Prosecutors bring federal charges for fire at Portland police union headquarters
A federal grand jury has charged a 19-year-old with arson in connection with an April 13 fire at the building of the Portland Police Association, the union that represents rank-and-file police officers.
Alma Raven-Guido was arrested by the FBI on Wednesday. She spent the night in the Multnomah County Jail before making her initial appearance in federal court Thursday.
The U.S. Department of Justice is bringing the federal arson charge because, it said, the police union’s “building was used in interstate commerce and in activity affecting interstate commerce,” according to the May 4 indictment. The government does not explain in its charging document how the building was used for interstate commerce.
Raven-Guido pleaded not guilty and a trial date was for July. If convicted of the charges, she would face a five-year mandatory minimum stay in prison with up to a 20-year maximum sentence.
The Multnomah County district attorney’s office has also charged Raven-Guido with state felonies, including second degree arson, riot and criminal mischief.
Oregon’s U.S. attorneys office and the county district attorney’s office worked together.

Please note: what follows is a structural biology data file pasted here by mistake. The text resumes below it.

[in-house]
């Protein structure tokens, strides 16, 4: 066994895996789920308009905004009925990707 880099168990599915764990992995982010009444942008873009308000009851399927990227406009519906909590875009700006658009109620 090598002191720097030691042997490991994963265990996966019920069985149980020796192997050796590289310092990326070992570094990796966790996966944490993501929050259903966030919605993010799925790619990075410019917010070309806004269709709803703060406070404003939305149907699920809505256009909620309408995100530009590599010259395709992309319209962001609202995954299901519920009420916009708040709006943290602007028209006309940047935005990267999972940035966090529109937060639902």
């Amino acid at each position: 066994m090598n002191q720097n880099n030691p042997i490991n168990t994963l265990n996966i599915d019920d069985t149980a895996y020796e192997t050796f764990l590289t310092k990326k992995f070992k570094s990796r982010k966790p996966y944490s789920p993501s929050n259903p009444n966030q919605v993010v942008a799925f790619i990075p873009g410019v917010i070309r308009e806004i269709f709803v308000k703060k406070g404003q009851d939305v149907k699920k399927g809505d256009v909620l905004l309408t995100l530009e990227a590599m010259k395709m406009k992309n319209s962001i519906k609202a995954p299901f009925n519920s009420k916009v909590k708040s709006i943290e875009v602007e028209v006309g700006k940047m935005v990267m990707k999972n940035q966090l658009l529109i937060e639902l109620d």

“The DA’s office supports this federal prosecution for the very reason Ms. Raven-Guido’s conduct was so aggravated,” Assistant U.S. Attorney Craig Gabriel said during her hearing on Thursday.
On April 13, a group of around 100 people gathered in Kenton Park before marching to the police union headquarters, according to state court documents.
An informant “with a history of providing credible and reliable information on multiple prior investigations” told police they witnessed Raven-Guido pouring liquid from three plastic bottles “on the fire and causing the fire to grow,” according to court documents.
Federal public defender Francesca Freccero argued for Raven-Guido’s pre-trial release, noting she is a student at the University of Oregon and has a job.
“She is humbled by this circumstance, certainly,” Freccero told the judge. “She was taken from her home by surprise, she has spent the night in jail.”
Assistant U.S. Attorney Craig Gabriel countered that Raven-Guido should remain in detention because she posed a threat to the community.
“This was a premeditated arson,” Gabriel told the court. “Ms. Raven-Guido poured three bottles of a flammable liquid on a fire in a residential neighborhood. This fire burned out of control to the point where a neighbor from the house right next door had to bring over a garden hose to try and put it out to try and protect that neighbor’s property.”
Magistrate Judge Jolie A. Russo ultimately granted Raven-Guido’s release from custody.
Russo ordered Raven-Guido to comply with conditions of her release, which requires a curfew and will allow her to go to class and work.
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